Back to Blog

Breaking the Cycle: Understanding Bulimia vs Binge Eating

Jul 03, 2023


Bulimia vs Binge Eating: Understanding the Differences and Similarities

        Discover the key differences between bulimia and binge eating. Understand their unique challenges and find support for a healthier relationship with food. Get informed today.



            Have you ever experienced those moments when you just can't resist devouring an entire bag of chips or a tub of ice cream in one sitting? And then, moments later, you're overwhelmed with guilt and the urge to purge it all out? What if I told you that these behaviours could be signs of something deeper, like bulimia and binge eating?


            Eating disorders are complex mental health conditions that affect millions of people worldwide. Two commonly misunderstood disorders within this category are bulimia nervosa and binge eating disorder. While they share some similarities, such as recurrent episodes of overeating, there are distinct differences between the two. Bulimia and binge eating are two distinct but related eating disorders that affect millions of people worldwide. Both conditions involve problematic patterns of eating and can have serious physical and psychological consequences. This blog aims to shed light on the key features, symptoms, and treatment options for bulimia nervosa and binge eating disorder.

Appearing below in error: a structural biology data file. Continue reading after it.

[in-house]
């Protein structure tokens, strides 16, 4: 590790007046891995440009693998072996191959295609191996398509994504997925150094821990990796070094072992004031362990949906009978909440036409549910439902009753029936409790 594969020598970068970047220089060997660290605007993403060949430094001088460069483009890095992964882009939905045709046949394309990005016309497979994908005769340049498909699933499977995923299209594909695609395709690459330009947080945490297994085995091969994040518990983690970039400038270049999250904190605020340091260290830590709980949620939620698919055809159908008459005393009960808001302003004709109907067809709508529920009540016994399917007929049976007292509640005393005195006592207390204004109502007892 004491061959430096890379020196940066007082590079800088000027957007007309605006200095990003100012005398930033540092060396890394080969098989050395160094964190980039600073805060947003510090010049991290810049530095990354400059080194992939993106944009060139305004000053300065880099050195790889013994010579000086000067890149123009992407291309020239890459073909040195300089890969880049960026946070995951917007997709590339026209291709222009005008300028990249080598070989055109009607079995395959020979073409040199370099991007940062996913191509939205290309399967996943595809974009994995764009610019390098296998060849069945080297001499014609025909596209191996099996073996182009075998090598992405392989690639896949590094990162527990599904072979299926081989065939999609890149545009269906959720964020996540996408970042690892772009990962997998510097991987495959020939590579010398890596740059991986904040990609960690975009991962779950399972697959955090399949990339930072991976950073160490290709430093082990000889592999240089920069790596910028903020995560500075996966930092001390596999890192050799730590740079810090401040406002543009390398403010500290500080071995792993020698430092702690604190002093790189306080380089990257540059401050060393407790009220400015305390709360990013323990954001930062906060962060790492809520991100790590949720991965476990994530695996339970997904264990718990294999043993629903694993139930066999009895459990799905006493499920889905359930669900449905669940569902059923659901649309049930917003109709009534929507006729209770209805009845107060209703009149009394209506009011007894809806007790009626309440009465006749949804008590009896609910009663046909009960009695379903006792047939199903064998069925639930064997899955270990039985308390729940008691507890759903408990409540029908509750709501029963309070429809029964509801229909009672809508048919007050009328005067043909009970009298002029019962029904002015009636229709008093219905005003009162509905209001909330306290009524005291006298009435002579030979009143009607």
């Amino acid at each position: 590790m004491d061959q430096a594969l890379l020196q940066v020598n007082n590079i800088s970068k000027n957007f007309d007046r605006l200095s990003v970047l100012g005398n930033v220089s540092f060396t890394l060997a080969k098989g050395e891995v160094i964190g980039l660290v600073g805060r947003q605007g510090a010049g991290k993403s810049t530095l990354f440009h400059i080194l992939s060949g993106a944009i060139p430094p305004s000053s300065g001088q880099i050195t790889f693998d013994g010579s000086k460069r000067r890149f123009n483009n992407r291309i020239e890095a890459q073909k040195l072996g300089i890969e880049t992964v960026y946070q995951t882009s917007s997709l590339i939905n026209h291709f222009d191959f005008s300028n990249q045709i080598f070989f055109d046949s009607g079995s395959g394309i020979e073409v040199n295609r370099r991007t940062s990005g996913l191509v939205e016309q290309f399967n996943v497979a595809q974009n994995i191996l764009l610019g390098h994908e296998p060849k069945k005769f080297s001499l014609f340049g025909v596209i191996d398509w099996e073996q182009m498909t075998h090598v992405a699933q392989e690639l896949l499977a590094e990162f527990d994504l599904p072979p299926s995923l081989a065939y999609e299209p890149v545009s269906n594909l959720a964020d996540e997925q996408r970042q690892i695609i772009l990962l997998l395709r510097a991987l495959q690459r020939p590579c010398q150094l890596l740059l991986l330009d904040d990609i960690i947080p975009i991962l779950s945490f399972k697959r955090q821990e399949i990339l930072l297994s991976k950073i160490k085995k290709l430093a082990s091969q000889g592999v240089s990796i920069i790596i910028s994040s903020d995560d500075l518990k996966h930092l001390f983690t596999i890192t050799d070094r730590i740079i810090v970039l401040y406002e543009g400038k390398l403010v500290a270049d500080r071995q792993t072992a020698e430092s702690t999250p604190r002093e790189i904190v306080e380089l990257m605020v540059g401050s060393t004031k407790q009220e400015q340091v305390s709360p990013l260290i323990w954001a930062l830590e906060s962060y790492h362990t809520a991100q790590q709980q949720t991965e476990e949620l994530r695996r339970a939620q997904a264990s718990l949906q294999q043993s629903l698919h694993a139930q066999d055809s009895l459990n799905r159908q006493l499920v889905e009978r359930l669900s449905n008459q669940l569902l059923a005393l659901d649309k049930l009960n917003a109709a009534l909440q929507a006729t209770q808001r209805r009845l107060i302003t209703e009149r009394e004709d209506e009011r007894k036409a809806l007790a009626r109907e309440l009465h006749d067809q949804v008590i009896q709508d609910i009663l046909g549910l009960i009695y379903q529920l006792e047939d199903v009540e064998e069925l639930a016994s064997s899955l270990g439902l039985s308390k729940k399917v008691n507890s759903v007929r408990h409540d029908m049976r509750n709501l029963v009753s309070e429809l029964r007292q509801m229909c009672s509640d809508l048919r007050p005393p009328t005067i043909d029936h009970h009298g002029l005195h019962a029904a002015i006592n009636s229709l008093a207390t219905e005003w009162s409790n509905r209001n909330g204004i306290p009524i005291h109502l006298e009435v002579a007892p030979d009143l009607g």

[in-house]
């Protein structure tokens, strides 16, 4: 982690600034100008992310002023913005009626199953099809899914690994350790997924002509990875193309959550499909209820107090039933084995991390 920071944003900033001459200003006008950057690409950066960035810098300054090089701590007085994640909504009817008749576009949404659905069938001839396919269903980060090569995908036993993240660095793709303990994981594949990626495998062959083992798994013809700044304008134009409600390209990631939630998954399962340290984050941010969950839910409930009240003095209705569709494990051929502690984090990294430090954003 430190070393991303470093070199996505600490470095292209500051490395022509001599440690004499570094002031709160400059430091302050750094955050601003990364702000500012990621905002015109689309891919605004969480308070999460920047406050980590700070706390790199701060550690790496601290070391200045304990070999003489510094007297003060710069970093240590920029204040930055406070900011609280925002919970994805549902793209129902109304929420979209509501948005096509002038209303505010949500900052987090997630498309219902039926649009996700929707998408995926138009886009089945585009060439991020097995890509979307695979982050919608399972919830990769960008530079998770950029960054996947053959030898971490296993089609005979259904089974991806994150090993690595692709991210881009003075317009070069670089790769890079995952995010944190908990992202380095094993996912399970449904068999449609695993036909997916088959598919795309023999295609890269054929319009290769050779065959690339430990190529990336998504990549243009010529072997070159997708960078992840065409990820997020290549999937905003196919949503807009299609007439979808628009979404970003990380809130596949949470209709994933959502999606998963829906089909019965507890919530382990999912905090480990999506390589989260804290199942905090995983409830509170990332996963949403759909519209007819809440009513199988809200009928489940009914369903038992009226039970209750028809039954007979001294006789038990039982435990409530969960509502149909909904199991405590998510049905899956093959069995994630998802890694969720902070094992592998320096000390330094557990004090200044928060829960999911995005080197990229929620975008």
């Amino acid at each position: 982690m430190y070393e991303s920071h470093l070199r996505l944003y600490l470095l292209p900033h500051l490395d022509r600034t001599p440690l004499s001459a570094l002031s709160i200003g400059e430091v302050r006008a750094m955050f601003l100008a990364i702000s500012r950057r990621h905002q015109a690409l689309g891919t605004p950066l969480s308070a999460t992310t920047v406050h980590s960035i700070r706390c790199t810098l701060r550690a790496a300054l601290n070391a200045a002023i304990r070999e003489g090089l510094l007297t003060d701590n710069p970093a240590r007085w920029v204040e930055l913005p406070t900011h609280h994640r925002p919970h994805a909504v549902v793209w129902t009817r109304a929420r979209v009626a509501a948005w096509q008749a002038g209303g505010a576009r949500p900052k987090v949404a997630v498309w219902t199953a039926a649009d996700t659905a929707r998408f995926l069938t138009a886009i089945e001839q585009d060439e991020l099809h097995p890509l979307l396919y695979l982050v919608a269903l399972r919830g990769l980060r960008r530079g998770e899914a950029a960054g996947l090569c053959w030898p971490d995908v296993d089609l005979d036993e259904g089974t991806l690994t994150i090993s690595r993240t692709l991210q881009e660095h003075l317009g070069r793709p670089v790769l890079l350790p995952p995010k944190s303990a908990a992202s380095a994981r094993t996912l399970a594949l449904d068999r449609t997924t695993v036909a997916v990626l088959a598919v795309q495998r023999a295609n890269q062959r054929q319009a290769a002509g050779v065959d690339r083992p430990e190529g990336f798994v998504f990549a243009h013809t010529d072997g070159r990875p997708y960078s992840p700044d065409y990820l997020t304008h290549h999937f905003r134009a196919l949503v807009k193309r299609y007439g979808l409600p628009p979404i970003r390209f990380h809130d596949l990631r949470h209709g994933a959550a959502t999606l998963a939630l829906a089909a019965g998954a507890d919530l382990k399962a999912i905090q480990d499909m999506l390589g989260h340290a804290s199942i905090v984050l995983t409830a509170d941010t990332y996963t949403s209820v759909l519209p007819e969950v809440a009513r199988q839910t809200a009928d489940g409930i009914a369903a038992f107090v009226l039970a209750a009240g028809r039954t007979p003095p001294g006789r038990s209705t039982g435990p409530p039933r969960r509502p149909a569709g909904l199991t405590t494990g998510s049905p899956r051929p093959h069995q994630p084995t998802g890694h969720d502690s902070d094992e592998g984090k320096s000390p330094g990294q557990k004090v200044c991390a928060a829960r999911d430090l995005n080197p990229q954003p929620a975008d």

Bulimia, also known as bulimia nervosa, is an eating disorder characterised by recurrent episodes of binge eating followed by compensatory behaviours. Here are some facts/characteristics about bulimia:


  1. Frequent episodes of binge eating.
  2. Compensatory behaviours to prevent weight gain, such as self-induced vomiting, excessive exercise, or the misuse of laxatives or diuretics.
  3. A distorted body image and intense fear of gaining weight.